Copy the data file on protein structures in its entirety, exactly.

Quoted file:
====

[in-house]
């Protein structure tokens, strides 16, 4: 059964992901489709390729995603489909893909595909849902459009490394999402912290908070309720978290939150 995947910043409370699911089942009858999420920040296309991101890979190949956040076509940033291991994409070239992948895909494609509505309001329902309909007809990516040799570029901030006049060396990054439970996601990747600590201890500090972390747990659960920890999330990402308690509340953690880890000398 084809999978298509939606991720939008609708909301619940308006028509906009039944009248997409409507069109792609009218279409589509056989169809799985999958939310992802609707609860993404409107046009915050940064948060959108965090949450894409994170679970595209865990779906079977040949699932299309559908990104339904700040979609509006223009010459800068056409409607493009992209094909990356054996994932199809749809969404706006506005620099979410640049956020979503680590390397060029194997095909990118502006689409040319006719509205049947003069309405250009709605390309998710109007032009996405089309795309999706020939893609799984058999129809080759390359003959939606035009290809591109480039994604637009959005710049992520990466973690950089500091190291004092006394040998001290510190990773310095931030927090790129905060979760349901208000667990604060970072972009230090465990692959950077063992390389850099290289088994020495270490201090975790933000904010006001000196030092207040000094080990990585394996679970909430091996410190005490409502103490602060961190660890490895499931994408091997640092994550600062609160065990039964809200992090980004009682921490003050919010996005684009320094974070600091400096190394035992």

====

[in-house]
């Protein structure tokens, strides 16, 4: 059964992901489709390729995603489909893909595909849902459009490394999402912290908070309720978290939150 995947910043409370699911089942009858999420920040296309991101890979190949956040076509940033291991994409070239992948895909494609509505309001329902309909007809990516040799570029901030006049060396990054439970996601990747600590201890500090972390747990659960920890999330990402308690509340953690880890000398 084809999978298509939606991720939008609708909301619940308006028509906009039944009248997409409507069109792609009218279409589509056989169809799985999958939310992802609707609860993404409107046009915050940064948060959108965090949450894409994170679970595209865990779906079977040949699932299309559908990104339904700040979609509006223009010459800068056409409607493009992209094909990356054996994932199809749809969404706006506005620099979410640049956020979503680590390397060029194997095909990118502006689409040319006719509205049947003069309405250009709605390309998710109007032009996405089309795309999706020939893609799984058999129809080759390359003959939606035009290809591109480039994604637009959005710049992520990466973690950089500091190291004092006394040998001290510190990773310095931030927090790129905060979760349901208000667990604060970072972009230090465990692959950077063992390389850099290289088994020495270490201090975790933000904010006001000196030092207040000094080990990585394996679970909430091996410190005490409502103490602060961190660890490895499931994408091997640092994550600062609160065990039964809200992090980004009682921490003050919010996005684009320094974070600091400096190394035992």